Of the myriad forces supporting this substantial and continued growth, the most important is favorable demographics.
Because of both higher rates of natural increase and strong immigration, the Hispanic population is growing much faster than the total population, a trend that is expected to continue. Between 1990 and 2008, the Hispanic population increased by 107 percent compared to 14 percent for the non-Hispanic population and the 22 percent gain for the total population.
The relatively young Hispanic population, with proportionally more of them either entering the workforce for the first time or moving up in their careers, also argues for additional gains in buying power.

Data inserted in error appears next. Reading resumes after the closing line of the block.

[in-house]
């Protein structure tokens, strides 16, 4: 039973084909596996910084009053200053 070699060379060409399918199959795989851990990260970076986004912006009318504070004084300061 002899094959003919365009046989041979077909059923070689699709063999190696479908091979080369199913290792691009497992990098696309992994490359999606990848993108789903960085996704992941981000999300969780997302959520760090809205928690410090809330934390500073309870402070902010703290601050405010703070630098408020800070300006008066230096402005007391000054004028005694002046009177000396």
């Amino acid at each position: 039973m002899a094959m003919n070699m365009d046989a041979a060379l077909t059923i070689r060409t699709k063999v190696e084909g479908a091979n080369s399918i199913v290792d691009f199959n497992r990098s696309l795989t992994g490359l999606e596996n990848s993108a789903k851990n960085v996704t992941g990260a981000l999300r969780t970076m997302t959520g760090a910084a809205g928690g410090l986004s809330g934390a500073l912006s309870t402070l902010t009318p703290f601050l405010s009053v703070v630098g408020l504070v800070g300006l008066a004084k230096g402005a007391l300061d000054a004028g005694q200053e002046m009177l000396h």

Hispanics’ spending patterns already help to determine the success or failure of many youth-oriented products and services. According to the 2006 American Community Survey, 33.8 percent of the Hispanic population is under age 18 compared to 21.3 percent of the non-Hispanic white population. Also, in 2006, only 5.3 percent of Hispanics were over 65, compared to 15.2 percent of non-Hispanic whites.
The increasing number of Hispanic business owners is another potent force powering this consumer market. Census Bureau data released in 2006 showed that the number of Hispanic firms grew by 31 percent between 1997 and 2002, which is more than three times faster than the 10 percent increase in the number of all U.S. firms. This jump in entrepreneurial activity, coupled with a rising level of educational attainment, illustrates Hispanics’ upward mobility.